and the hills, in righteousness!
4  May he defend the cause of the poor of the people,
give deliverance to the children of the needy,
and crush the oppressor!

5  May they fear you while the sun endures,
and as long as the moon, throughout all generations!
6  May he be like rain that falls on the mown grass,
like showers that water the earth!
7  In his days may the righteous flourish,
and peace abound, till the moon be no more!

8  May he have dominion from sea to sea,
and from the River to the ends of the earth!
9  May desert tribes bow down before him,
and his enemies lick the dust!
10  May the kings of Tarshish and of the coastlands
render him tribute;
may the kings of Sheba and Seba
bring gifts!
11  May all kings fall down before him,
all nations serve him!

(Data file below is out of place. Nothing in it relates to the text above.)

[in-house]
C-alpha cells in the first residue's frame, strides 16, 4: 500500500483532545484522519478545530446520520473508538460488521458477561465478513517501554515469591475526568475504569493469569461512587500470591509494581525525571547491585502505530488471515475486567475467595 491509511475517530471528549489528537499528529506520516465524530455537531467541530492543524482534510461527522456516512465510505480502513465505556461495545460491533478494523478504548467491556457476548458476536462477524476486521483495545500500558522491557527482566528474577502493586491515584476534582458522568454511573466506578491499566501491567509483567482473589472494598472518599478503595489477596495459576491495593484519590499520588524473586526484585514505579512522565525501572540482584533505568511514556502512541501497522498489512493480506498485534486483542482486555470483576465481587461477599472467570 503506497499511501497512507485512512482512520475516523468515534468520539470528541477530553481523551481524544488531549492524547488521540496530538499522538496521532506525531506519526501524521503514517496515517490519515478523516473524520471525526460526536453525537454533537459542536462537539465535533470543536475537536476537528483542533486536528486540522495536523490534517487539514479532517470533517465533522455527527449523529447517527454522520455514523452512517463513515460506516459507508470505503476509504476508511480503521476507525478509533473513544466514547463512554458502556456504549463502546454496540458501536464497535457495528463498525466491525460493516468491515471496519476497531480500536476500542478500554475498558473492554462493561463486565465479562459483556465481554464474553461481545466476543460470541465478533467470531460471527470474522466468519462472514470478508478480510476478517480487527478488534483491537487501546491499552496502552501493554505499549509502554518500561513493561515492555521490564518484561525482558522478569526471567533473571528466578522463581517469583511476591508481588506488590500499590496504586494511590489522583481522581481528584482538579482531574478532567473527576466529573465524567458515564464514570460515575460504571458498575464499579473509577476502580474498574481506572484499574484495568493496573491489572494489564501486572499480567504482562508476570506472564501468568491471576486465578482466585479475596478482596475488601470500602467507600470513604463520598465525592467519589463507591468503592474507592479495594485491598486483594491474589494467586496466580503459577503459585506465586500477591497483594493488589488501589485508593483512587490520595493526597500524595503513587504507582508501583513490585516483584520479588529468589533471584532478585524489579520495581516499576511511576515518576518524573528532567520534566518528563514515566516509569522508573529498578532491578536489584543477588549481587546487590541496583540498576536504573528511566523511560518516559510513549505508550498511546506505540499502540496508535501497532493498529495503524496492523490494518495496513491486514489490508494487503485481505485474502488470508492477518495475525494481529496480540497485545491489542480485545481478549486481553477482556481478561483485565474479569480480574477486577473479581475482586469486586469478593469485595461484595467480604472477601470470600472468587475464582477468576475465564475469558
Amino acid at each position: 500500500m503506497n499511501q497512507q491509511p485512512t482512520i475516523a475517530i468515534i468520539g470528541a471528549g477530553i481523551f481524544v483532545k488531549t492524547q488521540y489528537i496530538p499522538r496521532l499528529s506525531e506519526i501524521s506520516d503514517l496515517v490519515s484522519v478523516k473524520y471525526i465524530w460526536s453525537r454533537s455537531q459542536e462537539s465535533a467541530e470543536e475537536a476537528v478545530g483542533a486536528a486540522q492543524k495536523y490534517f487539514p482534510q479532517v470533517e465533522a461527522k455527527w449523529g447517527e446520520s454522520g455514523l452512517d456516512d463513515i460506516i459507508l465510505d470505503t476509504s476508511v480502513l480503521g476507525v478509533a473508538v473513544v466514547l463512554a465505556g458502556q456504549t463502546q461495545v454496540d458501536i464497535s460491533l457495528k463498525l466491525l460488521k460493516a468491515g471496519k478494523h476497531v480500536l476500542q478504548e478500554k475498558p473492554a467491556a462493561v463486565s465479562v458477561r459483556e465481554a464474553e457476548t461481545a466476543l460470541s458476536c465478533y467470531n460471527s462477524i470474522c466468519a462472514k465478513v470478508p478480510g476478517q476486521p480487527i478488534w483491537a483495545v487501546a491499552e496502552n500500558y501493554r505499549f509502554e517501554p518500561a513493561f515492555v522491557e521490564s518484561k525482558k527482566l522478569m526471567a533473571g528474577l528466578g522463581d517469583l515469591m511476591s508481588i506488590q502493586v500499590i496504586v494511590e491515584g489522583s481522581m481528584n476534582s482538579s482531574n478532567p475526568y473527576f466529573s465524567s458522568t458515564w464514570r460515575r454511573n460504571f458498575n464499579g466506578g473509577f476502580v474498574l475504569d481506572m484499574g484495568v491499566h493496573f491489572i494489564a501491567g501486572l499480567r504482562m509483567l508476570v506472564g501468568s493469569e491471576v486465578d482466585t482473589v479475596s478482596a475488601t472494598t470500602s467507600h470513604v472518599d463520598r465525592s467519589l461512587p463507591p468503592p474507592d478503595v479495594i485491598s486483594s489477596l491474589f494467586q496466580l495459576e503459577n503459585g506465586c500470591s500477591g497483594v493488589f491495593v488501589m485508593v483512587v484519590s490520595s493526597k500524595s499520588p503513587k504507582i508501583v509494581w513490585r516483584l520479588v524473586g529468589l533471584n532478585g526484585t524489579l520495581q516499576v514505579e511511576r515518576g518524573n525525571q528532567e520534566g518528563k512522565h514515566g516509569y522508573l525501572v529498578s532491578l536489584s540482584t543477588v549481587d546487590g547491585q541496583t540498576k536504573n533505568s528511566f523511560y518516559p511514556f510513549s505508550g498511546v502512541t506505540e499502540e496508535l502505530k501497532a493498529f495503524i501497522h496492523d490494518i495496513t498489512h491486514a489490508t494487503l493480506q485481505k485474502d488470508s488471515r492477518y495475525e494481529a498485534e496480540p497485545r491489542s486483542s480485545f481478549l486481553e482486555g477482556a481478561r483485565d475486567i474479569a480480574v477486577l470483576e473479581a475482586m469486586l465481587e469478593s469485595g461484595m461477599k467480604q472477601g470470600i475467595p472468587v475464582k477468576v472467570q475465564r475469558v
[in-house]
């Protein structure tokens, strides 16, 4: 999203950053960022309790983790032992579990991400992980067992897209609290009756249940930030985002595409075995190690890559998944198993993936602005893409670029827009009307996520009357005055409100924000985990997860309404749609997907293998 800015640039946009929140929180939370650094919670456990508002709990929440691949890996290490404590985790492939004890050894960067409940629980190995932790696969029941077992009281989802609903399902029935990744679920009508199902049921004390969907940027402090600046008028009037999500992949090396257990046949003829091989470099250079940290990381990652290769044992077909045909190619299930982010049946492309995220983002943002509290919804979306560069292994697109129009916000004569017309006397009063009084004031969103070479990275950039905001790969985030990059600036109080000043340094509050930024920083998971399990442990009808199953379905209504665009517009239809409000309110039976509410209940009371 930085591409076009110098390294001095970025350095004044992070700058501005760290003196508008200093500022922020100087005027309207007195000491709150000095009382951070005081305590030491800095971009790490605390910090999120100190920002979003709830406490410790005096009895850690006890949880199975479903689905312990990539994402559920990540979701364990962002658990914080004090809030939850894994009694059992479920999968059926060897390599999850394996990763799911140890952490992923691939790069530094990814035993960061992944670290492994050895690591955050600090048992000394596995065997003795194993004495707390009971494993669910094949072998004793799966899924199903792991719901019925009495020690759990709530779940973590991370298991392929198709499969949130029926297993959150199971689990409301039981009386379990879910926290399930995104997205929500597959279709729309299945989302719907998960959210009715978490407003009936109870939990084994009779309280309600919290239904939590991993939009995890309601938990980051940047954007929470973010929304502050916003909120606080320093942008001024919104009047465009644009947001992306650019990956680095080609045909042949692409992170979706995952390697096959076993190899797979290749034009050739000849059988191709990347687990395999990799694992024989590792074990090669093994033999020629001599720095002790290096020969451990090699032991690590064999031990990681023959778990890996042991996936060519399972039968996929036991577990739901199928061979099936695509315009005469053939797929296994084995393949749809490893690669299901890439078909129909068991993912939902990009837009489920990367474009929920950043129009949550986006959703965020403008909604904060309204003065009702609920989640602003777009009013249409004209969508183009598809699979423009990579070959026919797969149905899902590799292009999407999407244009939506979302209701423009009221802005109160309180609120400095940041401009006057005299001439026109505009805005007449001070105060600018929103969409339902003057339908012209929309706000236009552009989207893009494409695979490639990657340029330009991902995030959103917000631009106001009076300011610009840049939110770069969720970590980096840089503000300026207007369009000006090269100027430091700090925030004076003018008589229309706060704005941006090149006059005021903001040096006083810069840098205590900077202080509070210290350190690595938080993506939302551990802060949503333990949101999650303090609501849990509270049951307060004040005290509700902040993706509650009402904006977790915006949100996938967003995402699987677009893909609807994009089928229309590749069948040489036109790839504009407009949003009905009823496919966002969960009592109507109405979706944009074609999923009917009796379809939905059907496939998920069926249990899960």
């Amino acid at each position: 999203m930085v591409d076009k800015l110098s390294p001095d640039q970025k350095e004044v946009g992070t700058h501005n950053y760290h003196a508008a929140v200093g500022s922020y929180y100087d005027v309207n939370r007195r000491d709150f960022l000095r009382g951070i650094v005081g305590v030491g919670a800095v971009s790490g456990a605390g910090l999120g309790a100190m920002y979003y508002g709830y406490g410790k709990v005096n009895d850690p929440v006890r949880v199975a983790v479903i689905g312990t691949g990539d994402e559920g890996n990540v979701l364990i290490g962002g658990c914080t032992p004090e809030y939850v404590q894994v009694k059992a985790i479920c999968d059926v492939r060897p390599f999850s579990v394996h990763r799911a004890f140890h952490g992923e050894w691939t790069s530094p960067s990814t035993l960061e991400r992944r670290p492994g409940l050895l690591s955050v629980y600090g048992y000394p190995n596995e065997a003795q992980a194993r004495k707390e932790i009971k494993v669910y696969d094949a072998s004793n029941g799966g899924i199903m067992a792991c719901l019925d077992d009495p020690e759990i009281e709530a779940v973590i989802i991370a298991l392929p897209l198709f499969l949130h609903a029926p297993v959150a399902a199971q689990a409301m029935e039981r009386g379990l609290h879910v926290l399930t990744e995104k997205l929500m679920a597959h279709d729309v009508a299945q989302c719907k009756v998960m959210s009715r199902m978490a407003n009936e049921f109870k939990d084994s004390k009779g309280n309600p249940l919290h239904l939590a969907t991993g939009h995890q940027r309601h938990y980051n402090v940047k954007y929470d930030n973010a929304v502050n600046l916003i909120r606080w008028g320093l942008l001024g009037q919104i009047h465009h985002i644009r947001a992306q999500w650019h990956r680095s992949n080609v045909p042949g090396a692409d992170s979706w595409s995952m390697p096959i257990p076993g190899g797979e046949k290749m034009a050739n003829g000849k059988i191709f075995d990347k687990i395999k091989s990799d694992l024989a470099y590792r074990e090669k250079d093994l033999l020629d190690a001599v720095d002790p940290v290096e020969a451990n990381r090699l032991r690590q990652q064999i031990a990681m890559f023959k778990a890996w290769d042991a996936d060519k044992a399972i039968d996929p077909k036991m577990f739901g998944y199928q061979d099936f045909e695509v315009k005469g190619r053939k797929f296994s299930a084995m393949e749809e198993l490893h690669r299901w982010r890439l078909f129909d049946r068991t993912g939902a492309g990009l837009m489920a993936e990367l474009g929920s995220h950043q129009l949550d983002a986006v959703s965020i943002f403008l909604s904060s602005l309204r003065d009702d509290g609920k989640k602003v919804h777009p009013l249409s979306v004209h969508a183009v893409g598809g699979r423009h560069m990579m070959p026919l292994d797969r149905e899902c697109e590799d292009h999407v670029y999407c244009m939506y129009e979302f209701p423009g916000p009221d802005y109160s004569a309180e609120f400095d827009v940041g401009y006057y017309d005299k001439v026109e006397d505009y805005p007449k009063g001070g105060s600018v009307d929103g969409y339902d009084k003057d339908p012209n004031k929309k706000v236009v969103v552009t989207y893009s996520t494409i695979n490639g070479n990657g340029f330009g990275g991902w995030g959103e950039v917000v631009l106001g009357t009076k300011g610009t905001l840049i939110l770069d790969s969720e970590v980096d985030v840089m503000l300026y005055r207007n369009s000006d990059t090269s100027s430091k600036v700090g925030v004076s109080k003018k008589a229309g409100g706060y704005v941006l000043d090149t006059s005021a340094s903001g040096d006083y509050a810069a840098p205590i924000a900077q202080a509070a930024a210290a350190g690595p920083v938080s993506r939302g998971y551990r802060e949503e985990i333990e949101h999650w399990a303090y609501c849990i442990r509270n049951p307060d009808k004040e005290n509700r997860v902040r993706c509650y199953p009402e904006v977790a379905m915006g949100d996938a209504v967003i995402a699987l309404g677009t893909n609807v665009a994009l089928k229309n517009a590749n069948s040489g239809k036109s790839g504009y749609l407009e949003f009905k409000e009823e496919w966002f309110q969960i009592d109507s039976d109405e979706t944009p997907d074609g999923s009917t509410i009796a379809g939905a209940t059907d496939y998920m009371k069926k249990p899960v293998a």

12  For he delivers the needy when he calls,
the poor and him who has no helper.
13  He has pity on the weak and the needy,
and saves the lives of the needy.
14  From oppression and violence he redeems their life,
and precious is their blood in his sight.

15  Long may he live;
may gold of Sheba be given to him!
May prayer be made for him continually,
and blessings invoked for him all the day!
16  May there be abundance of grain in the land;
on the tops of the mountains may it wave;
may its fruit be like Lebanon;
and may people blossom in the cities
like the grass of the field!
17  May his name endure forever,
his fame continue as long as the sun!
May people be blessed in him,
all nations call him blessed!

18  Blessed be the LORD, the God of Israel,
who alone does wondrous things.
19  Blessed be his glorious name forever;
may the whole earth be filled with his glory!
Amen and Amen!

20  The prayers of David, the son of Jesse, are ended.

Isaiah 19

An Oracle Concerning Egypt

Isaiah 19:1 An Oracle Concerning Egypt.

Behold, the LORD is riding on a swift cloud
and comes to Egypt;
and the idols of Egypt will tremble at his presence,
and the heart of the Egyptians will melt within them.
2  And I will stir up Egyptians against Egyptians,
and they will fight, each against another